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Posts Tagged ‘Code’

IDisposable Cheat Sheet

I was having a conversation with my boss a while back and he asked if we could discuss the using block a bit and any resonant patterns to its usage.

We discussed what it was, why, and how there should be some list out there indicating what is to be scoped with using() that may typically be forgotten.

Obviously, I can't dig into your proprietary code to show you your own IDisposables, and I'm not willing to list out every CLR IDisposable derived type. What I can do, however, is list what commonly used classes are IDisposable and why.

The What

I'm assuming by the fact that you're here, you know what IDisposable and the using block are. If not, here's a very brief overview.

IDisposable

IDisposable is the ever-impressive interface that informs your code that the type that it is applied to has explicit instruction on what is to happen in the case of its untimely demise.

Now, as .NET developers, most of us know this. In many cases, however, we haven't a clue as to what it really means, or why it matters. The reason for this is that, in the vast majority of cases, we are writing strictly managed code — managed code behaves differently than unmanaged code.

The using() Block

Wrapping up code that uses an IDisposable object is as elegant as can be. Simply do the following.

using (var mine = new MyClass())
{
	mine.DoSomethingUnmanaged();
}

After this block executes, the declared variable will invoke its Dispose() method, thereby running any needed finalization/disposal logic.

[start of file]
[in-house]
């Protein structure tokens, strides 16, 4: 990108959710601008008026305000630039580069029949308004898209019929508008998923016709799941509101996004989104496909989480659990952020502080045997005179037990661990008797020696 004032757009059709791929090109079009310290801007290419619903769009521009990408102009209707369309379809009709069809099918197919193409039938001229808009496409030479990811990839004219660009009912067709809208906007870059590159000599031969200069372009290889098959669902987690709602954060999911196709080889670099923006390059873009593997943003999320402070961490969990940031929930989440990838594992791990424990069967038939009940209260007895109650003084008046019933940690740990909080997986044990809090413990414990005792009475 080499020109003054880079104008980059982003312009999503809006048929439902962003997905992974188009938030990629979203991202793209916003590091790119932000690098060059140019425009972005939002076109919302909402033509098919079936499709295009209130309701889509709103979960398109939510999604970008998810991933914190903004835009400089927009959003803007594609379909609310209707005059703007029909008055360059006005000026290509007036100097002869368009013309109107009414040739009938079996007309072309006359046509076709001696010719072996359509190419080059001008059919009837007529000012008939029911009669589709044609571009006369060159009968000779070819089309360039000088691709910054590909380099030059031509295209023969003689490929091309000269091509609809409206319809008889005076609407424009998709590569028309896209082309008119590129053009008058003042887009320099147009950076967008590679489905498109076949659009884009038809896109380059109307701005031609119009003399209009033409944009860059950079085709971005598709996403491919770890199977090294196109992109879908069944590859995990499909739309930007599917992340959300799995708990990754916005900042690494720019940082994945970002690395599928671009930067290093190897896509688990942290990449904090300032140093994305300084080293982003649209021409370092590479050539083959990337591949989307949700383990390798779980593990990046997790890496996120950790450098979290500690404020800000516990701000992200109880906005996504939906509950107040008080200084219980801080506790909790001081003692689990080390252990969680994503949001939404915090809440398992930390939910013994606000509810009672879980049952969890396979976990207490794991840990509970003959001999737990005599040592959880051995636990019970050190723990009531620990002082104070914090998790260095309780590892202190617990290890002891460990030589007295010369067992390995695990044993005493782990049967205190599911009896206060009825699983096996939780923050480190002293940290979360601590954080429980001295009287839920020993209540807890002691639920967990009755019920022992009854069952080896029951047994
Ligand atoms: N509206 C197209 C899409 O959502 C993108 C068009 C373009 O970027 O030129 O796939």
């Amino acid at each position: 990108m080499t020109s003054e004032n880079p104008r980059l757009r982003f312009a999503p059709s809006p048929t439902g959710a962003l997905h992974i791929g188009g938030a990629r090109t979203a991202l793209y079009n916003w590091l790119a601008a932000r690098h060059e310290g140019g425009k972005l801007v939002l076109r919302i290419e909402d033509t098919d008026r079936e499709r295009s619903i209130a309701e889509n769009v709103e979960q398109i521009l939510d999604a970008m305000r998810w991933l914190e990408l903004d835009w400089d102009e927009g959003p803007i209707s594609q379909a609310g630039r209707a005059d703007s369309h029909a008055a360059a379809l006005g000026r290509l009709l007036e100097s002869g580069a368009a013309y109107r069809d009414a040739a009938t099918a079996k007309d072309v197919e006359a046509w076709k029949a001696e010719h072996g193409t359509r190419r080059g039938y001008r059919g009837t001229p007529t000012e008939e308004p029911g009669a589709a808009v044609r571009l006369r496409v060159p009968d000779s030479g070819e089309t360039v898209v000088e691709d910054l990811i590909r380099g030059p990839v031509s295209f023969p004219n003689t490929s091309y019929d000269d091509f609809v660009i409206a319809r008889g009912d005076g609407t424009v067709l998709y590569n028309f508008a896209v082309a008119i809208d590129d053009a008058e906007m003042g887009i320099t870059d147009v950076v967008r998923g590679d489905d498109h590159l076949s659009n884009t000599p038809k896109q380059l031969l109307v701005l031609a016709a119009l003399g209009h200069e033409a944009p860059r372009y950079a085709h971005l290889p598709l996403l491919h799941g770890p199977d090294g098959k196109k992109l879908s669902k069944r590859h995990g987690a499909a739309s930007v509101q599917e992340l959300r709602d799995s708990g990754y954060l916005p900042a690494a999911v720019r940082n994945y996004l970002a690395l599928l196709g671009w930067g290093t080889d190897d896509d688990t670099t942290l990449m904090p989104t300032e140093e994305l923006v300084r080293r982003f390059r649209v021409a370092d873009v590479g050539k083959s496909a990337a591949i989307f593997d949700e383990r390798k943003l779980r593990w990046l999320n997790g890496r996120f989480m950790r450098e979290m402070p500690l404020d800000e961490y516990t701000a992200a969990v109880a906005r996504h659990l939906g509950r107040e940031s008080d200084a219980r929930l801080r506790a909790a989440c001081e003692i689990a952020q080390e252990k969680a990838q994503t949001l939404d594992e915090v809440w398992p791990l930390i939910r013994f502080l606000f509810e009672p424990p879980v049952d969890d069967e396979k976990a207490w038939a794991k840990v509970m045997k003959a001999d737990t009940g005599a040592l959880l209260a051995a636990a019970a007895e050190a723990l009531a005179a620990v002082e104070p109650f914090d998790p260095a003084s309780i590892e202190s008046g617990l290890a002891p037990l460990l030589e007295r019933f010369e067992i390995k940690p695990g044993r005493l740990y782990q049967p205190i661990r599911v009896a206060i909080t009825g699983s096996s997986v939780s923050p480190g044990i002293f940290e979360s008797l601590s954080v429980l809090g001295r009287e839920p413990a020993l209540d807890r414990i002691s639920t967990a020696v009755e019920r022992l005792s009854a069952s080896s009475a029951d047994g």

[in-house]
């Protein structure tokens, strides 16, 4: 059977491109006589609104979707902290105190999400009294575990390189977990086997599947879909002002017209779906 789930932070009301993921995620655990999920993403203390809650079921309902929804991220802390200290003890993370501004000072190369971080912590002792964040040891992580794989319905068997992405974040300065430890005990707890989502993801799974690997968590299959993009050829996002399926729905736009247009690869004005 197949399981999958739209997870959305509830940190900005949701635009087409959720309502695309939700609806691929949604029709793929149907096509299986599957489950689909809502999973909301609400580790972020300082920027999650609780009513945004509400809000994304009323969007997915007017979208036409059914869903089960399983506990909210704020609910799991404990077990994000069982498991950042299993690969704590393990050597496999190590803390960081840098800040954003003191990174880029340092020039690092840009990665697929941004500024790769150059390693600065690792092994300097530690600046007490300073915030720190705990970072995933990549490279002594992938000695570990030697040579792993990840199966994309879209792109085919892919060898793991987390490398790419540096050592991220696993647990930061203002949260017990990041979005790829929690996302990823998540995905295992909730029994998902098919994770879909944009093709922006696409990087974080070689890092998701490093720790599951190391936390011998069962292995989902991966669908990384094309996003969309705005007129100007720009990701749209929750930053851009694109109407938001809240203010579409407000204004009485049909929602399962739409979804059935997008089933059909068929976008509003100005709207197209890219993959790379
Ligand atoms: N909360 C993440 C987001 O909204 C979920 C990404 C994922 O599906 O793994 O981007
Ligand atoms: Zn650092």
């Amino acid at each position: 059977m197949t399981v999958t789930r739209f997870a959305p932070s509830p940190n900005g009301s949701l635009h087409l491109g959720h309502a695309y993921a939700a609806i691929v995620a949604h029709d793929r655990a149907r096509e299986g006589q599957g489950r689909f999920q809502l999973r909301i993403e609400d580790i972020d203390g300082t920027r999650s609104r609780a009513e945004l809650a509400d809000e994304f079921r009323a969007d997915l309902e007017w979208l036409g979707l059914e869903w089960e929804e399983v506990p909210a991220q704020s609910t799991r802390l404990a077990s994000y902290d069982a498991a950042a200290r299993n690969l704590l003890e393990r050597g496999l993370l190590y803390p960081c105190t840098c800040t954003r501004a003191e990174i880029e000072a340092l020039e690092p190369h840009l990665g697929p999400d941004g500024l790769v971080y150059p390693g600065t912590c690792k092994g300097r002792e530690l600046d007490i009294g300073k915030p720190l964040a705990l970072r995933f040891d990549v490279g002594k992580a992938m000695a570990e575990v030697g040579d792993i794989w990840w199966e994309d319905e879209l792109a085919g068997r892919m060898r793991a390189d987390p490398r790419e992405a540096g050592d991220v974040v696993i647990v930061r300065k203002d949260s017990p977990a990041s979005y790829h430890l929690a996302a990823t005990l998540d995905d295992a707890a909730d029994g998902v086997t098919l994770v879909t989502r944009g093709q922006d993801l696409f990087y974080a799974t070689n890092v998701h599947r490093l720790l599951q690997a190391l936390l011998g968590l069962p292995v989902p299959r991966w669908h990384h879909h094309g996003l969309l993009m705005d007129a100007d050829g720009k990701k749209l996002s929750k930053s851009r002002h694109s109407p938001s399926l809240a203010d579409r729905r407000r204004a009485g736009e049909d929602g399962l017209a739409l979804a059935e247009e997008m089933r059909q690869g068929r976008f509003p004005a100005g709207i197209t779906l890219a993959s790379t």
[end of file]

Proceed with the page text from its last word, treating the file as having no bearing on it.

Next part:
The Why

In managed code, the Garbage Collector is mostly self-sufficient and can usually handle getting rid of your pesky leftovers.

In unmanaged code, however, the GC is actually quite lost. It needs explicit knowledge of things that are beyond it's reflective capabilities… not beyond yours, though.

By indicating that a type is disposable, you gain the responsibility of adding a Dispose() method to your type that tells the CLR how to get rid of your unmanaged resources.

There are also classes that need to be disposed of in order to clean themselves up and out of a hierarchy. These types will essentially make whatever updates and notifications needed to other objects that may be using them, indicating that they are being disposed of, and won't be around for dessert.

The Classes

The following is by no means an exhaustive listing of the classes that implement IDisposable (nor a copy and paste of the Object Browser). This is hopefully a catalog of the most common disposable objects whose scope need to be explicitly defined.

Class Reason
Microsoft.ServiceModel.Channels.Mail.MailTransport Communication
System.Data.Common.DbCommand Communication
System.Data.Common.DbConnection Communication